Dr. Meredith Palmer
UCLA Presidential Postdoctoral Fellow, Department of Gender Studies and American Indian Studies Program
Date and Time:
Monday, October 26, 2020 - 15:30 to 17:00
Department of Anthropology
The central question animating Land, Family, Body is: ""how can we heal from intergenerational trauma without recreating the figure of the damaged Indian?"" Measures and metrics of racial disparities in health and social inequality--despite their claims to inclusion and eventual repair--retrench and naturalize an historical figure of a damaged, deficient, or vanished ""Indian,"" a figurative product of the material and discursive production of US colonialism.
Each of three sections of this book project focuses on a particular technology and technique in its time of emergence —land survey, case files, and blood serology—and its imbrication in the geographies of occupation that shape Haudenosaunee lives in upstate New York then as today. Focusing on these technologies, I delve into the colonial politics that shape common sense scalar registers—land, family, and body—which I argue are made to work simultaneously as sites of anti-Indigenous racialization and racism. My talk will focus on an analysis of the case file as a technology of US colonial occupation, at the Thomas Indian School (1855-1957) in Gowanda, NY, which was an on-reservation and state-run Indian Boarding School.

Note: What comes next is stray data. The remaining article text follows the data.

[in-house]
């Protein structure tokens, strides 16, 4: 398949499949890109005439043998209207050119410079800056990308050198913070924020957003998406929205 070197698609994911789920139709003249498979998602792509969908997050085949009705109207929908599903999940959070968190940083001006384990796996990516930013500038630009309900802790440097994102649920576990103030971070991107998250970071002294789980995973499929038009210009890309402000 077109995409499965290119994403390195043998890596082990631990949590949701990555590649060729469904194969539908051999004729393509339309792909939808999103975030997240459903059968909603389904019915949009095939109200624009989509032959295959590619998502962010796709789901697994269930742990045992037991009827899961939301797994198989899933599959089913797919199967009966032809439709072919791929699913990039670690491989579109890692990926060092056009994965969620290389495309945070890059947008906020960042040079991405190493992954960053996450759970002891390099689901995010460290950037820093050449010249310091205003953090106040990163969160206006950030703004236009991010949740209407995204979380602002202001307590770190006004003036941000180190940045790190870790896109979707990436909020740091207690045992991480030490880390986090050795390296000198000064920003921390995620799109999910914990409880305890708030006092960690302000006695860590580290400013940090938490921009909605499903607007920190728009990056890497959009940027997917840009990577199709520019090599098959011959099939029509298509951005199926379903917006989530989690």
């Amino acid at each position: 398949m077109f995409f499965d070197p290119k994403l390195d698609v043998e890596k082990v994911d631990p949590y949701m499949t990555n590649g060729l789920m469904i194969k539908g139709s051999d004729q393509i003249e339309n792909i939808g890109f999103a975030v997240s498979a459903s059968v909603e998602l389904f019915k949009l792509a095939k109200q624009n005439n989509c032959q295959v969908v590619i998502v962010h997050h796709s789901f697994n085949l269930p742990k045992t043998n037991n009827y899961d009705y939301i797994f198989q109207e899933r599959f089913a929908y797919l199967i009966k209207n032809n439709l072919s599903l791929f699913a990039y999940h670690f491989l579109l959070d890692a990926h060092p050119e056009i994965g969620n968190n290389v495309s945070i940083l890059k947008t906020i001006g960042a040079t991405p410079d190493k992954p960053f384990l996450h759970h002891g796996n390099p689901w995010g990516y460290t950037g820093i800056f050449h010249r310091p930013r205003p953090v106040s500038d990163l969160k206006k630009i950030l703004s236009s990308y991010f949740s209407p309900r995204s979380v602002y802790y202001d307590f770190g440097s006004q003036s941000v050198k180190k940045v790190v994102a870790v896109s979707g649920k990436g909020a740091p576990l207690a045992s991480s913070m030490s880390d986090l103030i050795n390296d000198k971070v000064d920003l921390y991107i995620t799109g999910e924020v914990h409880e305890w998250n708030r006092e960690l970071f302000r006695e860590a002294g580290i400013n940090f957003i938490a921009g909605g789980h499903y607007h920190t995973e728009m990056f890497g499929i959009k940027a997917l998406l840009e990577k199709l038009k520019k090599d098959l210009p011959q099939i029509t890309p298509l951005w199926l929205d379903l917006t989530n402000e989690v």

I take the strawberry--which sits in a central position in Haudenosaunee worlds as relation and as medicine--as a guide in the school's archives and a medium through which to maintain and construct Native futures, despite the abuses of the school. Engaging practices of healing and repair in Native communities, I suggest that the ethical demands of US colonial redress--to restore and restory Indigenous relations to land and life--must reckon and refuse measures and metrics that underlie current calls for equity and inclusion.
Meredith Alberta Palmer (Tuscarora, Haudenosaunee) is a UC Presidential Postdoc at UCLA's Department of Gender Studies and the American Indian Studies Program, and next month will begin a position as Cornell Presidential Postdoc in the department of Science and Technology Studies and the American Indian and Indigenous Studies Program.
She is a critical Indigenous geographer who researches technologies of colonial occupation and the modes by which they are refused and reckoned in lands currently territorialized as North America.
A recent graduate of UC Berkeley's Geography Department, Meredith's work is anchored in a commitment to the spatiality of human and other-than-human relations, and is grounded in Haudenosaunee homelands, upstate New York."